The first two, Gasperini v. Center for Humanities 41 518 U.S. 415 (1996). and Shady Grove Orthopedic Associates v. Allstate Insurance Co., 42 559 U.S. 393 (2010). involve the same general question: Whether a given state rule would apply to an action governed by state substantive law but heard in federal court because the plaintiffs and defendants are from different states and thus satisfy the requirements for federal court diversity jurisdiction. After struggling with  this  question  for  many  years  in  the  aftermath  of  Erie  Railroad  Company  v. Tomkins, 43 304 U.S. 64 (1938). the Supreme Court set out a deceptively simple solution: “[F]ederal courts are to apply state substantive law and federal procedural law.” 44 Hanna v. Plumer, 380 U.S. 460, 465 (1965). This means that federal courts should enforce any applicable Federal Rule of Civil Procedure (FRCP) that is rationally viewed as procedural; otherwise, federal courts should apply the relevant state rule when doing so would advance Erie’s twin goals of avoiding inequitable variation in results between federal and state courts and limiting forum shopping. 45 Id. at 468, 470, 472. Although providing good guideposts in the “mine run” 46 “Mine run,” used instead of the more common “run of the mill,” is another distinctive Ginsburg phrase. See, e.g., Dart Cherokee Basin Operating Co., LLC v. Owens, 574 U.S. 81, 89 (2014) (referring to “mine-run diversity cases”); Mims v. Arrow Fin. Servs., LLC, 565 U.S. 368, 385 (2012) (referring to “mine-run TCPA claims”); Sinochem Int’l Co. v. Malaysia Int’l Shipping Corp., 549 U.S. 422, 436 (2007) (arguing that “[i]n the mine run of cases, jurisdiction ‘will involve no arduous inquiry’” (quoting Ruhrgas AG v. Marathon Oil Co., 526 U.S. 574, 587 (1999))). The Justice first employed “mine run” in the Supreme Court in M.L.B. v. S.L.J., 519 U.S. 102, 116 (1996), but had used it in the D.C. Circuit and her academic writing long before. See Wilson v. Johns-Manville Sales Corp., 684 F.2d 111, 119 (D.C. Cir. 1982) (referring to “the mine run of litigation”); Ruth Bader Ginsburg, Special Findings and Jury Unanimity in the Federal Courts, 65 Colum. L. Rev. 256, 258 (1965) (“run of the mine cases”). Even Marty Ginsburg used the phrase, perhaps a sign of the Justice’s editing. See Martin D. Ginsburg, Rethinking the Tax Law in the New Installment Sales World, 59 Taxes 886, 891 (1981). At both the Supreme Court and the D.C. Circuit, however, somebody else beat Justice Ginsburg to the punch. See Monroe v. Pape, 365 U.S. 167, 222 (1961) (Frankfurter, J., dissenting); Am. Sec. Council Ed. Found. v. Fed. Commc’ns Comm’n, 607 F.2d 438, 463 (D.C. Cir. 1979) (Wilkey, J., dissenting); see also United States v. Scophony Corp., 333 U.S. 795, 814 n.26 (1948) (Rutledge, J.) (“run-of-the-mine”). Thus, the Justice’s use of “mine run” was unusually frequent, but not pathmarking. of cases, this approach leaves open what federal courts should do when the import of a federal rule is unclear, or when the relevant state and federal rules appear to be heavily substantive as well as procedural.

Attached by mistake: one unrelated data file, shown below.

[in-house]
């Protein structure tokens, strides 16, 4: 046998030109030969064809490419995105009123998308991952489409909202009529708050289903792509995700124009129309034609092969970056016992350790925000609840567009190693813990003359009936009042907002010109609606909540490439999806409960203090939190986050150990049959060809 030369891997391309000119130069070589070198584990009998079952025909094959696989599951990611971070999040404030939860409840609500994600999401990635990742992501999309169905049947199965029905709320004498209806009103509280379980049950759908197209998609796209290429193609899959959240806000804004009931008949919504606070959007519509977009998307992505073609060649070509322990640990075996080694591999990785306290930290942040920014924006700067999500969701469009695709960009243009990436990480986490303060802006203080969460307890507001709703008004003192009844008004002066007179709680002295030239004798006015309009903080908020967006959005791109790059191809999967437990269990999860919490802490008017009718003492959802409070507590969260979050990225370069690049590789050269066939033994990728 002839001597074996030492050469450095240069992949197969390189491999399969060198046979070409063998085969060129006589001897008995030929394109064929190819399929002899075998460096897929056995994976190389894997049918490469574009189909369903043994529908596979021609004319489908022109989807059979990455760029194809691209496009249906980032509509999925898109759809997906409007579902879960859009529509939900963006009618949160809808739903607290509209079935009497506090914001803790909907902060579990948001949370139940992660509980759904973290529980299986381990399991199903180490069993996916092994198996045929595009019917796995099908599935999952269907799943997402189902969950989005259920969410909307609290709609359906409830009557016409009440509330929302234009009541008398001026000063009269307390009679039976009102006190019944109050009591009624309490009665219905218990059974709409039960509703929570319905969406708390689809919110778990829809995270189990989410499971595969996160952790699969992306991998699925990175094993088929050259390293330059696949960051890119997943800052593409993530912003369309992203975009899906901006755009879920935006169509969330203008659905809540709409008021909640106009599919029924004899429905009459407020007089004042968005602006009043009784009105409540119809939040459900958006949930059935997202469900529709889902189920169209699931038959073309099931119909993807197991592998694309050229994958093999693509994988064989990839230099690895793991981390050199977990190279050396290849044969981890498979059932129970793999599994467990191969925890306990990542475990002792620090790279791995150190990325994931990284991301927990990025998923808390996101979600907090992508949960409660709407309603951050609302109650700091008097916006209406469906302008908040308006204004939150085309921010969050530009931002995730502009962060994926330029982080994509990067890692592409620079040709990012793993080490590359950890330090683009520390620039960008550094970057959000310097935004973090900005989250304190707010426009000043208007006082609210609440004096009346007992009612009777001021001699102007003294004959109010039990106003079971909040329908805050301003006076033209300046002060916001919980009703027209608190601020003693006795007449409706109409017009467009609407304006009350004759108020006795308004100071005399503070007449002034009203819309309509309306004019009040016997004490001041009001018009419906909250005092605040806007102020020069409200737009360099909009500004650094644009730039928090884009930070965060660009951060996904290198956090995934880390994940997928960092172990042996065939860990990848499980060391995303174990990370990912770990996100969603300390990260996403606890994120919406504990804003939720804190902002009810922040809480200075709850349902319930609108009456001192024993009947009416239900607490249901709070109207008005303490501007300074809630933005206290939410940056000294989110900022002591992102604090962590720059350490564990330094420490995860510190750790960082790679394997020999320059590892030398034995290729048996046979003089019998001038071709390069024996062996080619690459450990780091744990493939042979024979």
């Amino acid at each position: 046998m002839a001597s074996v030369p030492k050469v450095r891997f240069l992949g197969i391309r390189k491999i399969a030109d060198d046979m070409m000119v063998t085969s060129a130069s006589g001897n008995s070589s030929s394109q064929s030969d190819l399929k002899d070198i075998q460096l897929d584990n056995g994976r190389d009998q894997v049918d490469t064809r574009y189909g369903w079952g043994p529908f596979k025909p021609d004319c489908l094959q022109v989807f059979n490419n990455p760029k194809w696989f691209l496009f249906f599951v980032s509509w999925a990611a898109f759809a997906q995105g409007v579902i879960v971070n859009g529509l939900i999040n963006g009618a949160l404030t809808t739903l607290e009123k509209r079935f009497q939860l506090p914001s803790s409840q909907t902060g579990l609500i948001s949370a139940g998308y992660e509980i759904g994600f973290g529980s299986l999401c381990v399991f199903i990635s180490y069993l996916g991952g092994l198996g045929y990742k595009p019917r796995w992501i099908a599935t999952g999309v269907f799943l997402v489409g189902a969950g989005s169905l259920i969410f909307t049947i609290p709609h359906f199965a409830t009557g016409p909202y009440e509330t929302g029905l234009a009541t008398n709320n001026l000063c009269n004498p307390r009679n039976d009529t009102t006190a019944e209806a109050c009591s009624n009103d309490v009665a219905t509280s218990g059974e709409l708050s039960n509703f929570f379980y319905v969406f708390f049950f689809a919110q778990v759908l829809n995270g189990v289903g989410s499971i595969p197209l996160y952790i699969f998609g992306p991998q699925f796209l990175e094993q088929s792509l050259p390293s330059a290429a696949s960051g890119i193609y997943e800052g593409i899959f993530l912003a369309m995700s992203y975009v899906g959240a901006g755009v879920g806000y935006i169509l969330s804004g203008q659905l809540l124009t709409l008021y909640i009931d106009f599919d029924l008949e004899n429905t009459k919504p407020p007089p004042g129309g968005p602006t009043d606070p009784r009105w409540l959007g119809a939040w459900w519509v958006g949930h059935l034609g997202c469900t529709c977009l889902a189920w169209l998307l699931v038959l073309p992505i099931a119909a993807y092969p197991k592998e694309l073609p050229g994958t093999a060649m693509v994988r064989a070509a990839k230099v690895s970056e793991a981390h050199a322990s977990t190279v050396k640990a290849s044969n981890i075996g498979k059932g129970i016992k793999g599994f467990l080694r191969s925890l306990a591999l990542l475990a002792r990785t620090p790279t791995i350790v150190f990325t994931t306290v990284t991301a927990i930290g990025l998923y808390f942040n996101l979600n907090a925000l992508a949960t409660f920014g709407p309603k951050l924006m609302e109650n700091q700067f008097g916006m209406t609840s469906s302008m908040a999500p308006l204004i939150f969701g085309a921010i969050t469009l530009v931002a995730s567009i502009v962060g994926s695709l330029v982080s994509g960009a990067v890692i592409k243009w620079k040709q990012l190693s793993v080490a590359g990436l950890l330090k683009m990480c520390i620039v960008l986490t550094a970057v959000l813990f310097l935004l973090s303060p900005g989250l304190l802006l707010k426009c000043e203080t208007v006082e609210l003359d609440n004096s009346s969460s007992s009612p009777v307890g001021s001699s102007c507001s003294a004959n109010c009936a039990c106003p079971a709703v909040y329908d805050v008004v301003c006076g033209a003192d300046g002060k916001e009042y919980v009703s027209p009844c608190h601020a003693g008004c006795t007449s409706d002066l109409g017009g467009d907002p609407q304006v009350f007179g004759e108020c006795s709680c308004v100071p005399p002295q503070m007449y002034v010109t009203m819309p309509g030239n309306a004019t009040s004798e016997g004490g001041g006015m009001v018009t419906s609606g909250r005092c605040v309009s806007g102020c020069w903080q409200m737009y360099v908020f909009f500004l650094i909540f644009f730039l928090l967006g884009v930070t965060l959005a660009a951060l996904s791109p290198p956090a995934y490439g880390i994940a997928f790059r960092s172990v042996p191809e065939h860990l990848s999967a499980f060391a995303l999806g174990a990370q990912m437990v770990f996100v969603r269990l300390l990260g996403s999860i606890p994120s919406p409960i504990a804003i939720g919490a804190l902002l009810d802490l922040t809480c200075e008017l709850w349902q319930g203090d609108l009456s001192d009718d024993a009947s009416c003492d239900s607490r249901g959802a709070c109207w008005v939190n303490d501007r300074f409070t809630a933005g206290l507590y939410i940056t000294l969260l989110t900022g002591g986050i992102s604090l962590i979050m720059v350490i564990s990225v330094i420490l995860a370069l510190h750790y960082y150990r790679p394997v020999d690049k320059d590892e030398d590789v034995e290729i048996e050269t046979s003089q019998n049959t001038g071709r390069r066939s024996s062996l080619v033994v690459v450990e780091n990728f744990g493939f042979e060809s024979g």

Gasperini involved a New York law allowing an appellate court to review the size of a jury verdict and order a new trial when the appellate court determines that the verdict deviates materially from what would be reasonable compensation. 47 Gasperini v. Ctr. for Humans., 518 U.S. 415, 418–19 (1996). The Court was confronted with the question of whether the state law, despite its ostensible manifestation as a proce­dural rule of review, was in fact a substantive requirement that ought to apply in a federal court diversity action under Erie. Writing for the Court, Justice Ginsburg first concluded that the state requirement was substan­tive, and then confronted the trickier question of whether it could be squared with the Seventh Amendment’s general prohibition on reexamining jury trial determinations in federal courts. 48 Id. at 430, 431–36. The Justice’s response was to pull apart two aspects of jury trial reexamination: the long-established ability of federal district courts to grant a new trial and the far less settled ability of a federal appellate court to set aside a jury verdict as excessive. She concluded that the state’s “dominant interest can be respected, with­out disrupting the federal system, by . . . recognizing that the federal district court” can apply New York’s law requiring review of jury verdicts. 49 Id. at 433, 437. In short, sensitive to the distinct positions of appellate and district courts in the federal system, the Justice offered a contextualized approach that “accommodate[d]” the “principal state and federal interests” involved by reinforcing the role of the district court judge. 50 Id. at 437; see also Franklin, supra note 15, at 752–54 (discussing Justice Ginsburg’s similar approach to state-court judges). And to reach that result “[s]he threaded her way through [a] maze” of Erie precedents and procedural rules “with all the skill of Theseus conquering the intricacies of the Labyrinth.” 51 Shapiro, supra note 3, at 25.